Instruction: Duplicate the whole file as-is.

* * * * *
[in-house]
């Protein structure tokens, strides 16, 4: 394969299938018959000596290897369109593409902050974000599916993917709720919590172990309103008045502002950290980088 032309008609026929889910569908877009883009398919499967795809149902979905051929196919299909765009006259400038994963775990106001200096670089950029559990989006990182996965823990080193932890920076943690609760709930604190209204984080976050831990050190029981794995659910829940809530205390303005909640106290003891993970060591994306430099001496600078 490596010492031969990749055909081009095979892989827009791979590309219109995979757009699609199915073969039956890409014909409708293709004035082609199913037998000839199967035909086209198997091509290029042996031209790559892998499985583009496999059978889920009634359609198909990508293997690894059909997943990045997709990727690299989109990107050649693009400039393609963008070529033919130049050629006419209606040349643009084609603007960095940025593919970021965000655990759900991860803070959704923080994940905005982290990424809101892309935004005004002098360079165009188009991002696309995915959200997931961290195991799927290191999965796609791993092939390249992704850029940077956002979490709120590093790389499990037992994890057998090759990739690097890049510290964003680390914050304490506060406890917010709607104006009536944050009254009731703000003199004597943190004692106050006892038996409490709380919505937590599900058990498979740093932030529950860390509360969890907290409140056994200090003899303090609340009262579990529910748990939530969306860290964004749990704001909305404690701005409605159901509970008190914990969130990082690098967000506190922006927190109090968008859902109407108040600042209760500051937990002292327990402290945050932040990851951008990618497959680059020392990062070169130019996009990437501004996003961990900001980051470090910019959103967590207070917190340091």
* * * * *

[in-house]
């Protein structure tokens, strides 16, 4: 394969299938018959000596290897369109593409902050974000599916993917709720919590172990309103008045502002950290980088 032309008609026929889910569908877009883009398919499967795809149902979905051929196919299909765009006259400038994963775990106001200096670089950029559990989006990182996965823990080193932890920076943690609760709930604190209204984080976050831990050190029981794995659910829940809530205390303005909640106290003891993970060591994306430099001496600078 490596010492031969990749055909081009095979892989827009791979590309219109995979757009699609199915073969039956890409014909409708293709004035082609199913037998000839199967035909086209198997091509290029042996031209790559892998499985583009496999059978889920009634359609198909990508293997690894059909997943990045997709990727690299989109990107050649693009400039393609963008070529033919130049050629006419209606040349643009084609603007960095940025593919970021965000655990759900991860803070959704923080994940905005982290990424809101892309935004005004002098360079165009188009991002696309995915959200997931961290195991799927290191999965796609791993092939390249992704850029940077956002979490709120590093790389499990037992994890057998090759990739690097890049510290964003680390914050304490506060406890917010709607104006009536944050009254009731703000003199004597943190004692106050006892038996409490709380919505937590599900058990498979740093932030529950860390509360969890907290409140056994200090003899303090609340009262579990529910748990939530969306860290964004749990704001909305404690701005409605159901509970008190914990969130990082690098967000506190922006927190109090968008859902109407108040600042209760500051937990002292327990402290945050932040990851951008990618497959680059020392990062070169130019996009990437501004996003961990900001980051470090910019959103967590207070917190340091």